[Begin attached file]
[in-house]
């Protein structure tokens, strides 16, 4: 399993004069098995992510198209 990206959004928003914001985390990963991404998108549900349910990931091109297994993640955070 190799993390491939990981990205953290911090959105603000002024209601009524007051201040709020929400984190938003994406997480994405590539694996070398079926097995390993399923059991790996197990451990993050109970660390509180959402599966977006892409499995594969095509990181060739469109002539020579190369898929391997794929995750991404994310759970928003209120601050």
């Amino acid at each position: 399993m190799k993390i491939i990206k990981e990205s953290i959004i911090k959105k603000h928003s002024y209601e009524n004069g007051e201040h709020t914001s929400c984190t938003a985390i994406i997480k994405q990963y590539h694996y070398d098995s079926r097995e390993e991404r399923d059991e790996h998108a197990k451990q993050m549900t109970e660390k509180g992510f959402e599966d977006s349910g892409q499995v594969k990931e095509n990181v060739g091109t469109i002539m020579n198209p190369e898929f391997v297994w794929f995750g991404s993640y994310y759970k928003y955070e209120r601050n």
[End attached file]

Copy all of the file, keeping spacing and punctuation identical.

[in-house]
């Protein structure tokens, strides 16, 4: 399993004069098995992510198209 990206959004928003914001985390990963991404998108549900349910990931091109297994993640955070 190799993390491939990981990205953290911090959105603000002024209601009524007051201040709020929400984190938003994406997480994405590539694996070398079926097995390993399923059991790996197990451990993050109970660390509180959402599966977006892409499995594969095509990181060739469109002539020579190369898929391997794929995750991404994310759970928003209120601050």
């Amino acid at each position: 399993m190799k993390i491939i990206k990981e990205s953290i959004i911090k959105k603000h928003s002024y209601e009524n004069g007051e201040h709020t914001s929400c984190t938003a985390i994406i997480k994405q990963y590539h694996y070398d098995s079926r097995e390993e991404r399923d059991e790996h998108a197990k451990q993050m549900t109970e660390k509180g992510f959402e599966d977006s349910g892409q499995v594969k990931e095509n990181v060739g091109t469109i002539m020579n198209p190369e898929f391997v297994w794929f995750g991404s993640y994310y759970k928003y955070e209120r601050n």